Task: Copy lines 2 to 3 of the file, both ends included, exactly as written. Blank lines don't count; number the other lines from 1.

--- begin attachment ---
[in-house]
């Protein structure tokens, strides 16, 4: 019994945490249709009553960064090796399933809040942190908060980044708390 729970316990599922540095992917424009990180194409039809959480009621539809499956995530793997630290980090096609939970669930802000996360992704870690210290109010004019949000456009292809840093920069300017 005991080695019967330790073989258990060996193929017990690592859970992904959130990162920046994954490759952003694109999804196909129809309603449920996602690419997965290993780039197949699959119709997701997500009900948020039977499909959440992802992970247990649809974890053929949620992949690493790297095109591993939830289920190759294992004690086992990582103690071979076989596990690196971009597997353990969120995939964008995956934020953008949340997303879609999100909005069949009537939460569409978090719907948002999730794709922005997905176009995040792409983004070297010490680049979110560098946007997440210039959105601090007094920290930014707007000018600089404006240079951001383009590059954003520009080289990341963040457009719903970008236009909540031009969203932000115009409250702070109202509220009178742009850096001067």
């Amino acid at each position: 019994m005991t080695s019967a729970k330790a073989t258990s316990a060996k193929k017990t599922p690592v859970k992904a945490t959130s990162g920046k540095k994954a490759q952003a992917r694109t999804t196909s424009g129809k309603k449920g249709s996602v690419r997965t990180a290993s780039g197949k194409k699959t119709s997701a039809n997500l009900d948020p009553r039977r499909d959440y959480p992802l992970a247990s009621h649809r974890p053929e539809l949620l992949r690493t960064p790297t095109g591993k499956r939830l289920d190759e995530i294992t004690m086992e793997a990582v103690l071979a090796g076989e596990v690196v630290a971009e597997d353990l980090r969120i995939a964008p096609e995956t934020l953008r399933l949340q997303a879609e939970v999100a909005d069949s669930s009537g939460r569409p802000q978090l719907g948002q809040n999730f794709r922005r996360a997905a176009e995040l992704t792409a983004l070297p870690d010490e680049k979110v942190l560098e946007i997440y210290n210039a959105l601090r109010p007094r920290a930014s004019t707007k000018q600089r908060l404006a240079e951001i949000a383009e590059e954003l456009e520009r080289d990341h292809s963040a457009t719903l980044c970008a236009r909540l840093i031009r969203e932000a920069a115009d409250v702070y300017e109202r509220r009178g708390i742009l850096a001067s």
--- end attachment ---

């Protein structure tokens, strides 16, 4: 019994945490249709009553960064090796399933809040942190908060980044708390 729970316990599922540095992917424009990180194409039809959480009621539809499956995530793997630290980090096609939970669930802000996360992704870690210290109010004019949000456009292809840093920069300017 005991080695019967330790073989258990060996193929017990690592859970992904959130990162920046994954490759952003694109999804196909129809309603449920996602690419997965290993780039197949699959119709997701997500009900948020039977499909959440992802992970247990649809974890053929949620992949690493790297095109591993939830289920190759294992004690086992990582103690071979076989596990690196971009597997353990969120995939964008995956934020953008949340997303879609999100909005069949009537939460569409978090719907948002999730794709922005997905176009995040792409983004070297010490680049979110560098946007997440210039959105601090007094920290930014707007000018600089404006240079951001383009590059954003520009080289990341963040457009719903970008236009909540031009969203932000115009409250702070109202509220009178742009850096001067």
């Amino acid at each position: 019994m005991t080695s019967a729970k330790a073989t258990s316990a060996k193929k017990t599922p690592v859970k992904a945490t959130s990162g920046k540095k994954a490759q952003a992917r694109t999804t196909s424009g129809k309603k449920g249709s996602v690419r997965t990180a290993s780039g197949k194409k699959t119709s997701a039809n997500l009900d948020p009553r039977r499909d959440y959480p992802l992970a247990s009621h649809r974890p053929e539809l949620l992949r690493t960064p790297t095109g591993k499956r939830l289920d190759e995530i294992t004690m086992e793997a990582v103690l071979a090796g076989e596990v690196v630290a971009e597997d353990l980090r969120i995939a964008p096609e995956t934020l953008r399933l949340q997303a879609e939970v999100a909005d069949s669930s009537g939460r569409p802000q978090l719907g948002q809040n999730f794709r922005r996360a997905a176009e995040l992704t792409a983004l070297p870690d010490e680049k979110v942190l560098e946007i997440y210290n210039a959105l601090r109010p007094r920290a930014s004019t707007k000018q600089r908060l404006a240079e951001i949000a383009e590059e954003l456009e520009r080289d990341h292809s963040a457009t719903l980044c970008a236009r909540l840093i031009r969203e932000a920069a115009d409250v702070y300017e109202r509220r009178g708390i742009l850096a001067s």